The legacy we’ve developed with our nonprofit partners wields a massive treasure trove of experience. Find out how we could help.
Artificial intelligence, machine learning, data science and data analytics are powerful techniques used in private corporates to increase revenues and reduce costs. Data-driven strategies proved their efficiency in creating massive added values and revenues for traditional businesses. Before I clarify the reason nonprofit organizations should look to develop artificial intelligence for their processes, I recommend reading a survey McKinsey published in November 2020 to help you learn more about where AI is implemented so far and how private companies are increasing their revenues by developing AI technologies.
Artificial intelligence is not a new technology. In 1956, it was defined by John McCarthy, a Stanford professor for more than three decades, as the “science and engineering of making intelligent machines.” AI is when machines learn from human intelligence in order to automate repetitive tasks, augment cognitive capacities and facilitate the decision-making process.
There is overlap in the needs of private corporations and nonprofit organizations. Nonprofits have the opportunity to develop AI powerful algorithms to raise more funds, improve the efficiency of their resources and learn more about their members’ needs.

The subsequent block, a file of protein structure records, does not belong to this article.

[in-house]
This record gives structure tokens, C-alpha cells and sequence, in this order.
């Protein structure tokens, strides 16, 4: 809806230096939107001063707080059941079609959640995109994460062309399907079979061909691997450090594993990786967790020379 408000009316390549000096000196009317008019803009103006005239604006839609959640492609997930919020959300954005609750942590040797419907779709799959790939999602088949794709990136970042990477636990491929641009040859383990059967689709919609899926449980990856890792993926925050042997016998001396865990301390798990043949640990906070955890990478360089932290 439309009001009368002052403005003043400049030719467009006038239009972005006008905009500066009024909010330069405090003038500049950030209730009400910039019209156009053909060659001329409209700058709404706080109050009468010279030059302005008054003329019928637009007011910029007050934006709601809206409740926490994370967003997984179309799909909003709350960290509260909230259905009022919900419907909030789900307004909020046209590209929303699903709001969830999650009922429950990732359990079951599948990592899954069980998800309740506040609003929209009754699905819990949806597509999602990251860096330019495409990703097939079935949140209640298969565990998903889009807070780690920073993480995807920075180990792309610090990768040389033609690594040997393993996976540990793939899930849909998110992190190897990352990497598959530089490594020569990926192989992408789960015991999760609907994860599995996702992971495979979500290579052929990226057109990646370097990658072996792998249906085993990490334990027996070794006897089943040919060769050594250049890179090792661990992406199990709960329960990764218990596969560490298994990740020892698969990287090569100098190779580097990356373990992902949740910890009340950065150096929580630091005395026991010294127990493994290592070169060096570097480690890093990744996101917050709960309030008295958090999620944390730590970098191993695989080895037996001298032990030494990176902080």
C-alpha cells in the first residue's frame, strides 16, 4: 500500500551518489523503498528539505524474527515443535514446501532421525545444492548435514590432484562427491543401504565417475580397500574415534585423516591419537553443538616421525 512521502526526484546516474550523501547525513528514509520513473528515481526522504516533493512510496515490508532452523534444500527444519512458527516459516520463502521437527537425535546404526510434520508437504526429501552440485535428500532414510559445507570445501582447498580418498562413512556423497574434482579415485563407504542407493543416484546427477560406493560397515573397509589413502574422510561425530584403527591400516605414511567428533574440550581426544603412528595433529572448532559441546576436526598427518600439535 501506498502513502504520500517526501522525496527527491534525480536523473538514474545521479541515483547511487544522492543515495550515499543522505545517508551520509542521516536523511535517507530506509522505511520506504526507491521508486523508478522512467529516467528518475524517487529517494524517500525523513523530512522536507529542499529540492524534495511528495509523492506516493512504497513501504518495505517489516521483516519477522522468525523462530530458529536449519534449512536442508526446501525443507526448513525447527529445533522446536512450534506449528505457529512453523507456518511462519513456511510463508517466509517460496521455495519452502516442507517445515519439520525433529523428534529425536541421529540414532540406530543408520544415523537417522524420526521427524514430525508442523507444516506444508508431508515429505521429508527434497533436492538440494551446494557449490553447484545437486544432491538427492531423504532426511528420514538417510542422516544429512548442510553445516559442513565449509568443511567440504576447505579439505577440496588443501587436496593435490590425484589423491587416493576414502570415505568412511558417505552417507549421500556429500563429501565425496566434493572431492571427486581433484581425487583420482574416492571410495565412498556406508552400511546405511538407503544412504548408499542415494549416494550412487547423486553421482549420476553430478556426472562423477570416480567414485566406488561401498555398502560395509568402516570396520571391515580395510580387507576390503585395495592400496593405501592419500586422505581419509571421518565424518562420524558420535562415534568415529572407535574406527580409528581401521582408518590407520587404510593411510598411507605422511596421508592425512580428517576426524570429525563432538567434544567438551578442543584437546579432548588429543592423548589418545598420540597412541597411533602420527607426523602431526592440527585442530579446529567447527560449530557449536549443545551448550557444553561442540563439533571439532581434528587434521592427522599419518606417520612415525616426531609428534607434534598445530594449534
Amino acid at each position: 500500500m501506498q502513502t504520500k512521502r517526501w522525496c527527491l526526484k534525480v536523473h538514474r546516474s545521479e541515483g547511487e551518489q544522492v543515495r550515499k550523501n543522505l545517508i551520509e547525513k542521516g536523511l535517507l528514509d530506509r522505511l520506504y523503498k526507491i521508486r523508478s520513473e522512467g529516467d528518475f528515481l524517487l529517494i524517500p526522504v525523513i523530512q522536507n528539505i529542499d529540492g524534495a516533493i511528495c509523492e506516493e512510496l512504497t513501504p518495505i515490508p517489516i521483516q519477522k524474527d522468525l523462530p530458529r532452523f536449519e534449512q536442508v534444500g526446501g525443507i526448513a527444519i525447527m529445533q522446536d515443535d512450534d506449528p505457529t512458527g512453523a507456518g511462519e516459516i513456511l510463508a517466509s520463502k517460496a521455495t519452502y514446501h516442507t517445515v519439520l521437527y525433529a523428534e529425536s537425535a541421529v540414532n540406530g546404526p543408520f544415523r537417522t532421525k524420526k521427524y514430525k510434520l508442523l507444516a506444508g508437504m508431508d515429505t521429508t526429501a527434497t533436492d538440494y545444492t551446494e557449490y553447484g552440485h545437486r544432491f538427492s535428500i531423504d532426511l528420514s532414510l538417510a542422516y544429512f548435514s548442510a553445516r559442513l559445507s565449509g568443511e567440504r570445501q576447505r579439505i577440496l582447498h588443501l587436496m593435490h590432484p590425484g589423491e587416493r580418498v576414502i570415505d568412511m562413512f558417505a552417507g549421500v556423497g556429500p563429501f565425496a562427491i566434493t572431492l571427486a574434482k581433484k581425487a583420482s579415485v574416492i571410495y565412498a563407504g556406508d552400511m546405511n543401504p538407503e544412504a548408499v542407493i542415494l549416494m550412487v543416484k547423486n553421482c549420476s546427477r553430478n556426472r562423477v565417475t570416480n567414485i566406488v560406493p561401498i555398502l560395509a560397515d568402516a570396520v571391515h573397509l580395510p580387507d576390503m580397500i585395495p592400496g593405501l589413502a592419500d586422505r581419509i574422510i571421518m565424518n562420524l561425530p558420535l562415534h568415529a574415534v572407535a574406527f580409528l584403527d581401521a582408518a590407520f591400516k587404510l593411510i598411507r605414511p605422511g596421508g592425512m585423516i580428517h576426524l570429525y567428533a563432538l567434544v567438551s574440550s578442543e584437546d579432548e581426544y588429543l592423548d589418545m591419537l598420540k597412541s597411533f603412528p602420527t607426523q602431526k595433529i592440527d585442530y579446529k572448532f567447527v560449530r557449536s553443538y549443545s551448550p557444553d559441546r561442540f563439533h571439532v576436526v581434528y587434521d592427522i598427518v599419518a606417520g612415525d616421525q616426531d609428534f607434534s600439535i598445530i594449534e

In this post; from an AI expertise perspective, and due to the fact that I help co-found Data for Good, I would like to share a few concrete examples where AI can make a difference for nonprofit organizations:
Organizations have a huge number of repetitive tasks that are time-consuming and not necessarily involving high-cognitive capacities. For these tasks, two solutions can be deployed to automate the repetitive tasks, reduce costs and risks of human inputting errors. Machine learning extracts patterns to define repetitive tasks and automate them. Once tasks are known, robotic process automation (RPA) tools automate the process.
Nonprofit organizations have a great asset of data about their members and consumers. Machine learning and data analytics algorithms extract valuable insights that help the organization propose the most appropriate offer to support members. AI proposes actionable insights by exploring various contexts to personalize messages for the best consumer experience.
Answering routine questions by staff members can be time-consuming. Developing AI chatbots and cognitive research engines can reduce costs and increase consumer satisfaction. In many cases, waiting for an answer for hours or days can break relationships with members. AI chatbots should remain very clear and rapid so members don’t get frustrated. We all have experience with chatbots that cannot answer our questions, even if we express them very clearly. Machine learning and natural language processing algorithms can create efficient communications with internal and external users.
Artificial intelligence extract knowledge from data. These valuable insights can help clarify the big picture and help managers and executives make better decisions. By analyzing the massive data assets around offers, member feedbacks, sponsors and information on social platforms, nonprofits can augment the cognitive capacities by using these valuable pieces of knowledge to refine strategies and drive the best operational decisions.